Greenwich Village and NYU exist in a fragile state of detente — at best. But while many Villagers don’t dig NYU Law’s newly opened Wilf Hall, its green bona fides are easy to like.
You see these liberty-loving conservative white people? Yeah, well they’re terrified of bike lanes and think LEED is a socialist plot.
Community Board 7 demanded more sustainability from Riverside Center, a mega-development on the UWS. Now Borough President Scott Stringer is doing the same.
It’s one thing for bloggers to demand sustainability. It’s another, entirely more awesome, thing when citizens do it. That’s what’s happening on the Upper West Side.
New Domino: we obviously don’t like it very much. But dang it, we respect it for its ability to keep finding new ways to make us like it less.
The idea behind the LEED Silver-hopeful Flushing Commons development in Queens was to “revitalize” the borough. Instead, it’s united many residents in opposition.
Noah Kazis does a pretty tremendous job limning the gordian knot of issues surrounding New York’s zoning policies and politics, but he paints a favorable picture of the Bloomberg administration’s ultra-ambitious zoning work overall — nearly one-fifth of New York City has been re-zoned since 2002, and generally it has been re-zoned fairly thoughtfully. In the instance of Hudson Yards (pictured), for example, the city’s decision to essentially create a new neighborhood was predicated on the extension of the 7 train. Not all the development has been that wise, of course. “Even while the Bloomberg Administration has zoned for growth to be centered around transit, it has also closed off the possibility of more intensive transit-oriented development,” Kazis writes in part one. “The overall effect is positive, but it could be even better.” It’s a story gbNYC readers already know: this is a very green city, but it’s also one in which some very real green accomplishments are tempered by agencies that sometimes seem to be operating at cross purposes and the hugely powerful (and hugely regressive) influence of Real Estate Mega-Developers.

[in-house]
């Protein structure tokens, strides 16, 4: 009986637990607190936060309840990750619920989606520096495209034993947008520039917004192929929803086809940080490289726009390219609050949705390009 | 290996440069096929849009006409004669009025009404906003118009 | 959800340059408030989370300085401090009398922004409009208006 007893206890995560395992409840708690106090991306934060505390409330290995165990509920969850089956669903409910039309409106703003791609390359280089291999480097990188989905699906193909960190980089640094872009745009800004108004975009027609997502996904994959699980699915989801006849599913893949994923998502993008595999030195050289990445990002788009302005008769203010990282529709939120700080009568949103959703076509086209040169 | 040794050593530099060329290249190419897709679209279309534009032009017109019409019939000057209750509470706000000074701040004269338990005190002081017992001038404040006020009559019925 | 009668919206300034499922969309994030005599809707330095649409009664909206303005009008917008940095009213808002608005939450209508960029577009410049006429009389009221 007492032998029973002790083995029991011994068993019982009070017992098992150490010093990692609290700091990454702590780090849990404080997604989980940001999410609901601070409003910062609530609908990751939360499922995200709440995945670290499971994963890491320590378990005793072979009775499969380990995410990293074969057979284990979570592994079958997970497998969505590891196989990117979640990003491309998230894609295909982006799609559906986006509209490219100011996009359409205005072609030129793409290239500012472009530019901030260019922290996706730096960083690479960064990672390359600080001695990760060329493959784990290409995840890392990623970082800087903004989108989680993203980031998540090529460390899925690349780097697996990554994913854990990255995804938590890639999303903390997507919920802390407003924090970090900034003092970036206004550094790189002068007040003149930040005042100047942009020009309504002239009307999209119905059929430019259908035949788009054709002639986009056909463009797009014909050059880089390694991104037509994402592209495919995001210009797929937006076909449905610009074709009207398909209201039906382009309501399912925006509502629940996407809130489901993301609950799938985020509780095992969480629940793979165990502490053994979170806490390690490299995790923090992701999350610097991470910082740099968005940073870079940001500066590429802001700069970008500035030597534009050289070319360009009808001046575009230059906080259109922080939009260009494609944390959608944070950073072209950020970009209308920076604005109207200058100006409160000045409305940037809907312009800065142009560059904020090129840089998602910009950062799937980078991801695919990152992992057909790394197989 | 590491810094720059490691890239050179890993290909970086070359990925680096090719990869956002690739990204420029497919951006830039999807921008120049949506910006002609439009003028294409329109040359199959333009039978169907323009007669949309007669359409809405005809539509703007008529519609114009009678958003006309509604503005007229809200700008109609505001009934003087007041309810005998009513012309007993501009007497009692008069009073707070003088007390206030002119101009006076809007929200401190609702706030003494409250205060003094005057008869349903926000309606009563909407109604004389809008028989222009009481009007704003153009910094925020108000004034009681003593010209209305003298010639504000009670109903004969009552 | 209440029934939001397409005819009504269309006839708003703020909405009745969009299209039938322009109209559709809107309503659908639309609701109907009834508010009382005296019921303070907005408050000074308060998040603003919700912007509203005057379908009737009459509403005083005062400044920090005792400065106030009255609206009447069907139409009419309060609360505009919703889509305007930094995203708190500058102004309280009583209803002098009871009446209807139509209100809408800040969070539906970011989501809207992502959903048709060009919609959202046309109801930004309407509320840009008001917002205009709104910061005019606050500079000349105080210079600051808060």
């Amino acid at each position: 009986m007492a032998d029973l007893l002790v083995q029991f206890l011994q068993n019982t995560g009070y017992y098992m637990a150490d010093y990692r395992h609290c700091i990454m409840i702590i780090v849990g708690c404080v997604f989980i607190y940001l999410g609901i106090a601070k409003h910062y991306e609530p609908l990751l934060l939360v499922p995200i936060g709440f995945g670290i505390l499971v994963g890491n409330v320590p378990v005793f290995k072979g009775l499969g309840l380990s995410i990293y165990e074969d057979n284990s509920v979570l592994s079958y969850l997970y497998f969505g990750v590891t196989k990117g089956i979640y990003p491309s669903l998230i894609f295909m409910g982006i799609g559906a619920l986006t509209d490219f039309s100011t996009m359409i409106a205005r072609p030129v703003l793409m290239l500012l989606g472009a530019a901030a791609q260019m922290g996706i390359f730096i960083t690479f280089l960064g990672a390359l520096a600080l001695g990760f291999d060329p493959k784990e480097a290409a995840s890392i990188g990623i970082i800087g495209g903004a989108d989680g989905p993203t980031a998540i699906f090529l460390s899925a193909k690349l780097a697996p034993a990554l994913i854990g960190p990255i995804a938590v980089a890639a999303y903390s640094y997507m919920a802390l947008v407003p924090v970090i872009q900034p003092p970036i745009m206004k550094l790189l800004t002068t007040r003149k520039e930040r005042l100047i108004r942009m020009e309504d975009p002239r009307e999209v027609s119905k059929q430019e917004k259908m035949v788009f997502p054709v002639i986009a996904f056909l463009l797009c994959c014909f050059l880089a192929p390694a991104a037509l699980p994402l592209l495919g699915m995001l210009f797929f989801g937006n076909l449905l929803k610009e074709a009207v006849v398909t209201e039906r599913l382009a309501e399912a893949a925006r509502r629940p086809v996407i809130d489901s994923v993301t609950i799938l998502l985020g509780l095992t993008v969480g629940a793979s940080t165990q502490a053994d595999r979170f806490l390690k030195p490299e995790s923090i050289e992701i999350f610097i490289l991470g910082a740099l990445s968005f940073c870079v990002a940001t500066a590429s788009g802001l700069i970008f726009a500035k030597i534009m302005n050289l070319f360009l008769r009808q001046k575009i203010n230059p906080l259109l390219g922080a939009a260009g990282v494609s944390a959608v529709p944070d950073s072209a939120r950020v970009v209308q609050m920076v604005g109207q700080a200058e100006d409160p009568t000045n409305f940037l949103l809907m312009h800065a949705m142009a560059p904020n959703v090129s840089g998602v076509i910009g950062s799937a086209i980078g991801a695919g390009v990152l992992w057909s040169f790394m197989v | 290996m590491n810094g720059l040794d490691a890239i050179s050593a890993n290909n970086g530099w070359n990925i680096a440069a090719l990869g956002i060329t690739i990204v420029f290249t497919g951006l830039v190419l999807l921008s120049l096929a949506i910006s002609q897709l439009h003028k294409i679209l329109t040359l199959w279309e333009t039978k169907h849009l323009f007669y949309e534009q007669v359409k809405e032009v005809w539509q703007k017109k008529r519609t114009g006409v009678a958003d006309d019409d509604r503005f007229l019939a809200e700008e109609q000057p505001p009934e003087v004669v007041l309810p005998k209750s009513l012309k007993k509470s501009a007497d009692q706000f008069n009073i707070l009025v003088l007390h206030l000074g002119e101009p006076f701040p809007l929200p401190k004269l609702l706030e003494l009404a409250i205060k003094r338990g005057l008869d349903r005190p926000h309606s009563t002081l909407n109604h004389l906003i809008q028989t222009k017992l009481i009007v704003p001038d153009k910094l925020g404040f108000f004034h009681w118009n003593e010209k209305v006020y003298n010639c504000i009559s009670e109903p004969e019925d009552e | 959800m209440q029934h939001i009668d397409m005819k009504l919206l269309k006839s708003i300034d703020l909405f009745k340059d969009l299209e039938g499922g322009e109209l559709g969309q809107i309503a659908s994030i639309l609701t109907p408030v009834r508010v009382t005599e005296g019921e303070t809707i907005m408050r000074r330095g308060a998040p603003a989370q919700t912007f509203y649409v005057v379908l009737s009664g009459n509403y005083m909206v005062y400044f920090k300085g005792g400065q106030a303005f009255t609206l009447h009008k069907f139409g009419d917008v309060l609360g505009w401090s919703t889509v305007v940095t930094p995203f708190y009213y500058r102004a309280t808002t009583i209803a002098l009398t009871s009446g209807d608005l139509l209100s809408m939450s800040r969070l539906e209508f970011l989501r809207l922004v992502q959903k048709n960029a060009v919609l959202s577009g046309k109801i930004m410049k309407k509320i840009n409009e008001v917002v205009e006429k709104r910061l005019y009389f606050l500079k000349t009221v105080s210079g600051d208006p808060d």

Urban density is a guarantor of efficiency. It doesn’t necessarily feel like Manhattan is a terribly green place — not when you’ve got buses belching in your face, not when the air smells like garbage and bad Chinese food — but those facts of life in New York ensure that no one drives, everyone takes mass transit and walks, and that our living spaces are (generally) small and thus inexpensively heated and cooled. That unconscious efficiency is what makes New York City’s per-capita carbon footprint so stunningly small, but the discomforts described above are also the sort of things that send people sprawling towards notably less efficient suburbs and exurbs. Sure, there are lawns there, but by just about every measurable metric, places like Long Island are hugely un-green. The newly released Long Island Index, funded by the Rauch Foundation, has what looks like a counterintuitive suggestion on how to ameliorate that. Which is that Long Island needs to get denser.
Bates Masi has earned approval for its planned LEED Gold 132 North Main Street project in East Hampton.
On Long Island, local residents are proving that sustainability isn’t a panacea for bold modern architecture.